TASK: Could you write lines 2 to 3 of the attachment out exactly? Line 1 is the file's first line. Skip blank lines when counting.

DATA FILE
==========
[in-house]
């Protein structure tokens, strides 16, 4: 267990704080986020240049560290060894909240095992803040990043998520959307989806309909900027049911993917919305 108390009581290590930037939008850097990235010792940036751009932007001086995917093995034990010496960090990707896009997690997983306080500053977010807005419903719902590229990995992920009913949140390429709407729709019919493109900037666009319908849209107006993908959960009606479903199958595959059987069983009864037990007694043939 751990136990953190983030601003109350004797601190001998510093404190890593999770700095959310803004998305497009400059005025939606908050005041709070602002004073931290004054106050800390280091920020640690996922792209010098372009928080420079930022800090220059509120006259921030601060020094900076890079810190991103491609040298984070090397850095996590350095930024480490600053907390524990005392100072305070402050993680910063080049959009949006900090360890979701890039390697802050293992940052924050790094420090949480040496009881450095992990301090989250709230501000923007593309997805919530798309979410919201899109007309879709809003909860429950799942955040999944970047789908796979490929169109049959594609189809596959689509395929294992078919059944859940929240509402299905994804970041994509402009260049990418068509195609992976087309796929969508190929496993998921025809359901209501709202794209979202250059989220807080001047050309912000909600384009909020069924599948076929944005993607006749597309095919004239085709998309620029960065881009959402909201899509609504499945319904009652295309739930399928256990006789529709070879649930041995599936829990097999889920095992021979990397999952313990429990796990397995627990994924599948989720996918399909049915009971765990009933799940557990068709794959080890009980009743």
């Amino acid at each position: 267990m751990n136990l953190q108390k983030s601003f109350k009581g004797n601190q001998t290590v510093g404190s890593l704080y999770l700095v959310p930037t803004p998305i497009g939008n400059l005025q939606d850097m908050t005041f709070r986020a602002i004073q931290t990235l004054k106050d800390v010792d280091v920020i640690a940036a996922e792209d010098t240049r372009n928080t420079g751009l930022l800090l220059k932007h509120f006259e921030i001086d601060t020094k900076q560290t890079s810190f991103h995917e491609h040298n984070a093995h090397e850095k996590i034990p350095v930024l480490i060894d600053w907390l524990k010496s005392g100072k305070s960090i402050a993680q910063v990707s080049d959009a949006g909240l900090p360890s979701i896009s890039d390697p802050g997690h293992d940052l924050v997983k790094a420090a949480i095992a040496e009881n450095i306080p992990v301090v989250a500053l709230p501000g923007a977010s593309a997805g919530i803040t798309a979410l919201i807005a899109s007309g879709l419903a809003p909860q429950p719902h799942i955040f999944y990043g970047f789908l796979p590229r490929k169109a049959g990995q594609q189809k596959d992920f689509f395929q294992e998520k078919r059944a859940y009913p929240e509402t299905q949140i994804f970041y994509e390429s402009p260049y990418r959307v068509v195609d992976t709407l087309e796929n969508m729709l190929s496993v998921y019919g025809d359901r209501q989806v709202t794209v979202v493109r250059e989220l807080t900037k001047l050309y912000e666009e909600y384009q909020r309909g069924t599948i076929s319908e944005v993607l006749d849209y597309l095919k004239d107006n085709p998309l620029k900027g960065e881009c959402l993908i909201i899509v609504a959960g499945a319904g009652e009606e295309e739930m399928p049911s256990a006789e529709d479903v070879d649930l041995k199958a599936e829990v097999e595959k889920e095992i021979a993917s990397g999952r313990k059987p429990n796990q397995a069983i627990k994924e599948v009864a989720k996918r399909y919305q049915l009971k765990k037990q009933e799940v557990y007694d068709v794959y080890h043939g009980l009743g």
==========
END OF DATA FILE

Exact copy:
């Protein structure tokens, strides 16, 4: 267990704080986020240049560290060894909240095992803040990043998520959307989806309909900027049911993917919305 108390009581290590930037939008850097990235010792940036751009932007001086995917093995034990010496960090990707896009997690997983306080500053977010807005419903719902590229990995992920009913949140390429709407729709019919493109900037666009319908849209107006993908959960009606479903199958595959059987069983009864037990007694043939 751990136990953190983030601003109350004797601190001998510093404190890593999770700095959310803004998305497009400059005025939606908050005041709070602002004073931290004054106050800390280091920020640690996922792209010098372009928080420079930022800090220059509120006259921030601060020094900076890079810190991103491609040298984070090397850095996590350095930024480490600053907390524990005392100072305070402050993680910063080049959009949006900090360890979701890039390697802050293992940052924050790094420090949480040496009881450095992990301090989250709230501000923007593309997805919530798309979410919201899109007309879709809003909860429950799942955040999944970047789908796979490929169109049959594609189809596959689509395929294992078919059944859940929240509402299905994804970041994509402009260049990418068509195609992976087309796929969508190929496993998921025809359901209501709202794209979202250059989220807080001047050309912000909600384009909020069924599948076929944005993607006749597309095919004239085709998309620029960065881009959402909201899509609504499945319904009652295309739930399928256990006789529709070879649930041995599936829990097999889920095992021979990397999952313990429990796990397995627990994924599948989720996918399909049915009971765990009933799940557990068709794959080890009980009743």
């Amino acid at each position: 267990m751990n136990l953190q108390k983030s601003f109350k009581g004797n601190q001998t290590v510093g404190s890593l704080y999770l700095v959310p930037t803004p998305i497009g939008n400059l005025q939606d850097m908050t005041f709070r986020a602002i004073q931290t990235l004054k106050d800390v010792d280091v920020i640690a940036a996922e792209d010098t240049r372009n928080t420079g751009l930022l800090l220059k932007h509120f006259e921030i001086d601060t020094k900076q560290t890079s810190f991103h995917e491609h040298n984070a093995h090397e850095k996590i034990p350095v930024l480490i060894d600053w907390l524990k010496s005392g100072k305070s960090i402050a993680q910063v990707s080049d959009a949006g909240l900090p360890s979701i896009s890039d390697p802050g997690h293992d940052l924050v997983k790094a420090a949480i095992a040496e009881n450095i306080p992990v301090v989250a500053l709230p501000g923007a977010s593309a997805g919530i803040t798309a979410l919201i807005a899109s007309g879709l419903a809003p909860q429950p719902h799942i955040f999944y990043g970047f789908l796979p590229r490929k169109a049959g990995q594609q189809k596959d992920f689509f395929q294992e998520k078919r059944a859940y009913p929240e509402t299905q949140i994804f970041y994509e390429s402009p260049y990418r959307v068509v195609d992976t709407l087309e796929n969508m729709l190929s496993v998921y019919g025809d359901r209501q989806v709202t794209v979202v493109r250059e989220l807080t900037k001047l050309y912000e666009e909600y384009q909020r309909g069924t599948i076929s319908e944005v993607l006749d849209y597309l095919k004239d107006n085709p998309l620029k900027g960065e881009c959402l993908i909201i899509v609504a959960g499945a319904g009652e009606e295309e739930m399928p049911s256990a006789e529709d479903v070879d649930l041995k199958a599936e829990v097999e595959k889920e095992i021979a993917s990397g999952r313990k059987p429990n796990q397995a069983i627990k994924e599948v009864a989720k996918r399909y919305q049915l009971k765990k037990q009933e799940v557990y007694d068709v794959y080890h043939g009980l009743g």